He recently became the fastest man to 9000 ODI runs by overtaking Saurav Ganguly’s thirteen-year record, and three years ago blasted a memorable 31-ball century against the West Indies at the Wanderers, Johannesburg. He also holds the record for the fastest ODI 50 (16 balls) and 150 (64). Straight off the back of the IPL, his natural ball-striking ability is potentially the single biggest attribute South Africa have in their not insignificant armoury going into the competition.
Why they’re a Threat
Onlookers may find it odd how South Africa are not the heavy favourites for the title. Currently top of the ICC ODI rankings, they have won their last seven ODI series on the bounce, and had won 12 consecutive matches until New Zealand halted them in Christchurch in February.
Along with the best ODI batsman in the world, they also have the number one ranked ODI bowler in Imran Tahir, and he will be backed up by a powerful seam attack including Kagiso Rabada and the fit-again Morne Morkel, as well as all-rounder Chris Morris, who is capable of some huge lower order hitting. They are regularly the best all-round unit in the competition. Even without the talismanic Dale Steyn, whose failure to recover from shoulder surgery in time for this tournament sees him left out, this time is no different.
Pressure, pressure, pressure. Even armchair cricket fans know that South Africa are capable of pulling out a flawless impression of a rabbit in the headlights as soon as the thermometer passes above room temperature.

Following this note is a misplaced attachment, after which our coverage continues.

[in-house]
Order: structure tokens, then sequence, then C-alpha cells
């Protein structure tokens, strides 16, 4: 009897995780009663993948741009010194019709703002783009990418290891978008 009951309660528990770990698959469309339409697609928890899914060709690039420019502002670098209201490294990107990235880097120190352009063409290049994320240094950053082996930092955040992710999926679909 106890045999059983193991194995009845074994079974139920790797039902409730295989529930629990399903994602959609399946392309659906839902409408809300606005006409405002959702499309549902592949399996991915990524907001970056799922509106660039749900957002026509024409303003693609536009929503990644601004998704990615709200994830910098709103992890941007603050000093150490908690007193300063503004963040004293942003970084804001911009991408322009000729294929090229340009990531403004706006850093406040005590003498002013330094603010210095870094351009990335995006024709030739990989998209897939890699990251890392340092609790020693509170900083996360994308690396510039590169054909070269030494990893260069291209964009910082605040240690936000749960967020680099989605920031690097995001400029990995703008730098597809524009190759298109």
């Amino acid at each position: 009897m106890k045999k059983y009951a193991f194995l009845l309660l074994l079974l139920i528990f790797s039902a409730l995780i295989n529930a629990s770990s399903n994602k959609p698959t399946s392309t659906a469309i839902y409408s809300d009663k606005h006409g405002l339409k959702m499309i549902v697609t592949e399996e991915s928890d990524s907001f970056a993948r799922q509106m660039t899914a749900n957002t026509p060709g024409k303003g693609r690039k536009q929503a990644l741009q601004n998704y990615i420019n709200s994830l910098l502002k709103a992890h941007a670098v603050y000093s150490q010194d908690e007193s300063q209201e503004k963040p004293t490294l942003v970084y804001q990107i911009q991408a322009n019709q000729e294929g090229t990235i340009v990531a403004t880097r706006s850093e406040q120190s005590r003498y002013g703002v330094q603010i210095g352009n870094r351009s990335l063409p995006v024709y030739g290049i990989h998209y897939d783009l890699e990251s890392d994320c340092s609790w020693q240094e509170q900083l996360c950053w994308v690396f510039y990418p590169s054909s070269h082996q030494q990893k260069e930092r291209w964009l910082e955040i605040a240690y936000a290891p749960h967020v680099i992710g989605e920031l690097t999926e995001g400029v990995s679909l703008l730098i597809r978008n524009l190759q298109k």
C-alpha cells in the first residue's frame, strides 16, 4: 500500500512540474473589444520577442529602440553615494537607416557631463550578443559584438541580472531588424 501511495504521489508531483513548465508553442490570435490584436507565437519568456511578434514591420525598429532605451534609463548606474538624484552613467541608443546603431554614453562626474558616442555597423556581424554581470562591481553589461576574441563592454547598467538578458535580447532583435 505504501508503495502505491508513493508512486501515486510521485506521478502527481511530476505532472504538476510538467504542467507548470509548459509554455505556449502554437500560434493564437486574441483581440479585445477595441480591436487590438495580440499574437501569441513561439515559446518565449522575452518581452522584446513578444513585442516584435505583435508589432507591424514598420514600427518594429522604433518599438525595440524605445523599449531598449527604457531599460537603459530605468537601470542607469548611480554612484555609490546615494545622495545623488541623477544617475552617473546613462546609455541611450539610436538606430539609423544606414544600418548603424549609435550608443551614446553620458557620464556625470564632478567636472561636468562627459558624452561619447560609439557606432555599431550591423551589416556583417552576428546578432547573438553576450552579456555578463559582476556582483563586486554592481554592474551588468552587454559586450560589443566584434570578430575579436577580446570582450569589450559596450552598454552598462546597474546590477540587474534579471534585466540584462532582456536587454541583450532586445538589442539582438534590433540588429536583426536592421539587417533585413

The list is extensive. Karachi in ’96, Headingley and Edgbaston in ’99, basic maths in 2003, and Dhakka in 2011. There’s a fair few more that could be added, but all of the above games were knockout matches that were perfectly winnable but for last minute chokes. South Africa have always been a major force in one-day international cricket, but the longer this horrendous tag stays with them, the harder it is for them to shake it off.
South Africa sneaked into the semi-finals in 2013 after a D/L affected tie with the West Indies saw them through on net run rate by the skin of their teeth. However, they were still seen as a tough task for England in the last four.
On the day, they were simply blown away by England’s pace attack after they were put in by Alastair Cook, and soon found themselves 80-8 in the 23rd over. It is debatable whether this was one of South Africa’s finest chokes, or whether they simply got beaten by a superior team at a humid Kennington Oval. Either way they crashed out with typical aplomb in the latter stages of the competition.
Look out for Chances?
County cricket board members sniffing about their team hotels trying to extend the long list of Kolpak signings this year. The likes of Kyle Abbott and Rilee Roussow shook South African cricket early in 2017 when they defected to join the county championship. Abbott’s impact on Hampshire’s first season back in Division 1 may well serve as a testing reminder of what can be achieved by taking advantage of the controversial loophole.
If certain South African players have a big tournament, don’t be surprised to hear the rumour mill sparking into life by the end of June.
4/1 – Third favourites (Betfair)